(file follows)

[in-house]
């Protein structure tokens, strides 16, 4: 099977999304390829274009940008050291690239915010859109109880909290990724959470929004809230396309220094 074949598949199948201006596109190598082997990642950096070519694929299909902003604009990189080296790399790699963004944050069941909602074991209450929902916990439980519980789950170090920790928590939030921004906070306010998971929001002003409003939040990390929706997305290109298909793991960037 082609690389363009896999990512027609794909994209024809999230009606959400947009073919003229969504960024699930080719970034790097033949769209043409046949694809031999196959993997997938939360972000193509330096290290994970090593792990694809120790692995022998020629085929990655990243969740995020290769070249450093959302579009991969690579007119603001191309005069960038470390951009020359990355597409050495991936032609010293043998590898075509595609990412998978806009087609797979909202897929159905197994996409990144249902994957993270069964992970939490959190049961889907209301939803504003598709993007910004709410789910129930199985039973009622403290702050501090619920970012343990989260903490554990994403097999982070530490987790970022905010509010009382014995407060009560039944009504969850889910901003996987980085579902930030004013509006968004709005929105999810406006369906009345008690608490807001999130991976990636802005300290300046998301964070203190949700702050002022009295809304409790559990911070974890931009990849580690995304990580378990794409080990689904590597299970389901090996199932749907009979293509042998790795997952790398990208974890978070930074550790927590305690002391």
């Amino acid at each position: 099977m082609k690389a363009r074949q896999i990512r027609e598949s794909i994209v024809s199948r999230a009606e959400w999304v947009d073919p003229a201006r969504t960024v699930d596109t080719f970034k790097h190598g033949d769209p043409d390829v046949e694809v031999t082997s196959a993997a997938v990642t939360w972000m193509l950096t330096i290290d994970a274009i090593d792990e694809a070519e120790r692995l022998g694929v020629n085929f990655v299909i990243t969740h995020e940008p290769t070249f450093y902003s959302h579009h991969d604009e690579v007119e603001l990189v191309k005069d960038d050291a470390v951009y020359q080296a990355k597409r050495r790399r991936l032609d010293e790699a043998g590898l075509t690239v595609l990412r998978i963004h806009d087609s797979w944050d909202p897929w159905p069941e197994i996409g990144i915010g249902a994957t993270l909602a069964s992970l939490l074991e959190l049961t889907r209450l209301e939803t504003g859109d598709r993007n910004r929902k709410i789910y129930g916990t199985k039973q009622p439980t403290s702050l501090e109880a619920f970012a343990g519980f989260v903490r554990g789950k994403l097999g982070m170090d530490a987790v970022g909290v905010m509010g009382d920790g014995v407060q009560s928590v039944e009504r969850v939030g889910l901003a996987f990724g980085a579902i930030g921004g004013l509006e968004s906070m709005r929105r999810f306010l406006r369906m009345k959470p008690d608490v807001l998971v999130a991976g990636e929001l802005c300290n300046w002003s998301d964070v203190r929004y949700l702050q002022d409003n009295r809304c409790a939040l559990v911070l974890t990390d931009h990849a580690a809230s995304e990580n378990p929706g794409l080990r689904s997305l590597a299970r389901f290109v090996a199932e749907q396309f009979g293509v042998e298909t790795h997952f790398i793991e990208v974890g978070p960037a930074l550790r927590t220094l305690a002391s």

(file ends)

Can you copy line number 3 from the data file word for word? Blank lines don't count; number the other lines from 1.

């Amino acid at each position: 099977m082609k690389a363009r074949q896999i990512r027609e598949s794909i994209v024809s199948r999230a009606e959400w999304v947009d073919p003229a201006r969504t960024v699930d596109t080719f970034k790097h190598g033949d769209p043409d390829v046949e694809v031999t082997s196959a993997a997938v990642t939360w972000m193509l950096t330096i290290d994970a274009i090593d792990e694809a070519e120790r692995l022998g694929v020629n085929f990655v299909i990243t969740h995020e940008p290769t070249f450093y902003s959302h579009h991969d604009e690579v007119e603001l990189v191309k005069d960038d050291a470390v951009y020359q080296a990355k597409r050495r790399r991936l032609d010293e790699a043998g590898l075509t690239v595609l990412r998978i963004h806009d087609s797979w944050d909202p897929w159905p069941e197994i996409g990144i915010g249902a994957t993270l909602a069964s992970l939490l074991e959190l049961t889907r209450l209301e939803t504003g859109d598709r993007n910004r929902k709410i789910y129930g916990t199985k039973q009622p439980t403290s702050l501090e109880a619920f970012a343990g519980f989260v903490r554990g789950k994403l097999g982070m170090d530490a987790v970022g909290v905010m509010g009382d920790g014995v407060q009560s928590v039944e009504r969850v939030g889910l901003a996987f990724g980085a579902i930030g921004g004013l509006e968004s906070m709005r929105r999810f306010l406006r369906m009345k959470p008690d608490v807001l998971v999130a991976g990636e929001l802005c300290n300046w002003s998301d964070v203190r929004y949700l702050q002022d409003n009295r809304c409790a939040l559990v911070l974890t990390d931009h990849a580690a809230s995304e990580n378990p929706g794409l080990r689904s997305l590597a299970r389901f290109v090996a199932e749907q396309f009979g293509v042998e298909t790795h997952f790398i793991e990208v974890g978070p960037a930074l550790r927590t220094l305690a002391s």